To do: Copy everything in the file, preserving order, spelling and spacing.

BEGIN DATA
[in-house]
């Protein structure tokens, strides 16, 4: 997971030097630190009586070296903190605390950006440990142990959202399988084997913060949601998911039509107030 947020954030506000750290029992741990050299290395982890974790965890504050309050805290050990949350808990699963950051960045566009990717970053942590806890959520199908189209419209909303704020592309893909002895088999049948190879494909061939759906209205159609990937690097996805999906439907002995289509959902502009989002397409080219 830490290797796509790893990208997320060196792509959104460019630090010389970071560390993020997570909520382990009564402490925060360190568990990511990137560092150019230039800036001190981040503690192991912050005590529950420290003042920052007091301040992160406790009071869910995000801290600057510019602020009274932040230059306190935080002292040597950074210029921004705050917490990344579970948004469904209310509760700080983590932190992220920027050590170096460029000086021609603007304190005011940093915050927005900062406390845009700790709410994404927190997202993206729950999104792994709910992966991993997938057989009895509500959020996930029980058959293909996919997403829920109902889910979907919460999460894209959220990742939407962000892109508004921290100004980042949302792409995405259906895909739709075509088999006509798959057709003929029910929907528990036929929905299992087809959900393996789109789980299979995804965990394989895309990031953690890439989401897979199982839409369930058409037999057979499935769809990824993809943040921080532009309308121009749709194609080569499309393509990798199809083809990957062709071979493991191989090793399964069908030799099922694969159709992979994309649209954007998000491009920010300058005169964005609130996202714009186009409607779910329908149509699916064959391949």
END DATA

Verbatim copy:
[in-house]
């Protein structure tokens, strides 16, 4: 997971030097630190009586070296903190605390950006440990142990959202399988084997913060949601998911039509107030 947020954030506000750290029992741990050299290395982890974790965890504050309050805290050990949350808990699963950051960045566009990717970053942590806890959520199908189209419209909303704020592309893909002895088999049948190879494909061939759906209205159609990937690097996805999906439907002995289509959902502009989002397409080219 830490290797796509790893990208997320060196792509959104460019630090010389970071560390993020997570909520382990009564402490925060360190568990990511990137560092150019230039800036001190981040503690192991912050005590529950420290003042920052007091301040992160406790009071869910995000801290600057510019602020009274932040230059306190935080002292040597950074210029921004705050917490990344579970948004469904209310509760700080983590932190992220920027050590170096460029000086021609603007304190005011940093915050927005900062406390845009700790709410994404927190997202993206729950999104792994709910992966991993997938057989009895509500959020996930029980058959293909996919997403829920109902889910979907919460999460894209959220990742939407962000892109508004921290100004980042949302792409995405259906895909739709075509088999006509798959057709003929029910929907528990036929929905299992087809959900393996789109789980299979995804965990394989895309990031953690890439989401897979199982839409369930058409037999057979499935769809990824993809943040921080532009309308121009749709194609080569499309393509990798199809083809990957062709071979493991191989090793399964069908030799099922694969159709992979994309649209954007998000491009920010300058005169964005609130996202714009186009409607779910329908149509699916064959391949």